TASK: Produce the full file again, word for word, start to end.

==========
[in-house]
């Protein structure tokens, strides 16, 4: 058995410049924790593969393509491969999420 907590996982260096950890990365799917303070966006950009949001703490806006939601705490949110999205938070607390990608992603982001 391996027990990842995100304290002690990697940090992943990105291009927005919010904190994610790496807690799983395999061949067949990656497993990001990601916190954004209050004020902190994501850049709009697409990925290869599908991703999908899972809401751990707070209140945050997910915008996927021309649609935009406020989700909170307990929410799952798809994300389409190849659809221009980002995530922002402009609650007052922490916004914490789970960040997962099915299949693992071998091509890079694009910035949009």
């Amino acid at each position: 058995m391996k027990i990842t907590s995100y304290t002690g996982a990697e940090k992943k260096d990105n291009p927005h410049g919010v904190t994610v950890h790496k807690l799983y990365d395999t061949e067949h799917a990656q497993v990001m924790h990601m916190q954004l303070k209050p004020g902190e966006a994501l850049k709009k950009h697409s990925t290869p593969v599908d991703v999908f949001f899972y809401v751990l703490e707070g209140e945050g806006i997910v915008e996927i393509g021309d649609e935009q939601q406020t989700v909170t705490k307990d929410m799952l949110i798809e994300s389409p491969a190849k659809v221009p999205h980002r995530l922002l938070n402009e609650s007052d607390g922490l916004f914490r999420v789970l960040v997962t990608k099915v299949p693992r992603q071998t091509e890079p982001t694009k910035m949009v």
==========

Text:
[in-house]
């Protein structure tokens, strides 16, 4: 058995410049924790593969393509491969999420 907590996982260096950890990365799917303070966006950009949001703490806006939601705490949110999205938070607390990608992603982001 391996027990990842995100304290002690990697940090992943990105291009927005919010904190994610790496807690799983395999061949067949990656497993990001990601916190954004209050004020902190994501850049709009697409990925290869599908991703999908899972809401751990707070209140945050997910915008996927021309649609935009406020989700909170307990929410799952798809994300389409190849659809221009980002995530922002402009609650007052922490916004914490789970960040997962099915299949693992071998091509890079694009910035949009």
């Amino acid at each position: 058995m391996k027990i990842t907590s995100y304290t002690g996982a990697e940090k992943k260096d990105n291009p927005h410049g919010v904190t994610v950890h790496k807690l799983y990365d395999t061949e067949h799917a990656q497993v990001m924790h990601m916190q954004l303070k209050p004020g902190e966006a994501l850049k709009k950009h697409s990925t290869p593969v599908d991703v999908f949001f899972y809401v751990l703490e707070g209140e945050g806006i997910v915008e996927i393509g021309d649609e935009q939601q406020t989700v909170t705490k307990d929410m799952l949110i798809e994300s389409p491969a190849k659809v221009p999205h980002r995530l922002l938070n402009e609650s007052d607390g922490l916004f914490r999420v789970l960040v997962t990608k099915v299949p693992r992603q071998t091509e890079p982001t694009k910035m949009v």